The stinging nettle, botanically known as Urtica dioica, is from the nettle family. It is listed as both native and introduced as it depends on the cultivar selected which is most accurate.
Stinging Nettle Description
A green leaf plant with may bristles of stinging hairs, this plant has clusters of very small greenish blooms. The clusters appear feather-like and bloom between June and September. They are unisexual plants.
Grow in any lighting with a moist soil. Propagate by seed or by division.
The leaves and stems have stinging hairs. It has a mixture of chemicals that give off itching and burning, sometimes intensely, after touching the plant.
Distribution of Stinging Nettle
This plant can be found throughout the states of Alaska, Alabama, Arizona, California, Colorado, Connecticut, Delaware, the District of Columbia, Florida, Iowa, Georgia, Idaho, Indiana, Illinois, Kansas, Kentucky, Louisiana, Maine, Maryland, Massachusetts, Michigan, Minnesota, Missouri, Mississippi, Montana, New Hampshire, Nebraska, North Carolina, North Dakota, New Jersey, New York, Nevada, New Mexico, Ohio, Oklahoma, Oregon, Pennsylvania, Rhode Island, South Dakota, Tennessee, Texas, Utah, Virginia, Vermont, Washington, Wisconsin, West Virginia, and Wyoming.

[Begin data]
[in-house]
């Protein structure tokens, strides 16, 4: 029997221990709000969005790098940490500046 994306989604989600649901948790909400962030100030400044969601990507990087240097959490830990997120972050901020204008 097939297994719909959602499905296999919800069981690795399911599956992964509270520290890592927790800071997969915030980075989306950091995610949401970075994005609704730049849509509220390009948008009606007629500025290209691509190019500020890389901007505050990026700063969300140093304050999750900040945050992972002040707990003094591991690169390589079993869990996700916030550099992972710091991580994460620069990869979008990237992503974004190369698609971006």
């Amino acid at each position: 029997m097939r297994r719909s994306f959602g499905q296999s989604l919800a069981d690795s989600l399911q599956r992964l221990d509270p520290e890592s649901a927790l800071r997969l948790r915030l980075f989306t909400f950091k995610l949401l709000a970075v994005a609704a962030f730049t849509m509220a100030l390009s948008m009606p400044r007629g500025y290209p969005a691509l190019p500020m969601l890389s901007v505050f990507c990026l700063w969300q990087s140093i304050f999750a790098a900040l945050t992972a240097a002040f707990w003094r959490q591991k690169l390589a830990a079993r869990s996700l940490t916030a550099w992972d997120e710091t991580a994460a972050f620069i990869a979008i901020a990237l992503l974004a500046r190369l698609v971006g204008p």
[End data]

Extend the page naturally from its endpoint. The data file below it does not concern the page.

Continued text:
The genus and the family name comes from the ‘uro’ word in Latin which means ‘I burn’. This gives a nod to its high irritation factor for the skin.
The top leaves and the very young shoots have been used as a food source despite the warnings and the contact irritation factor of the plant. They’ve been cooked and used in stew and soups. The stinging characteristic is said to leave the plant after it is cooked.
Stinging Nettle as a Butterfly Plant
The stinging nettle is a larval host plant for the Red Admiral butterfly and the Question Mark butterfly. It helps bring these two butterflies into the landscape for them to leave their caterpillar eggs.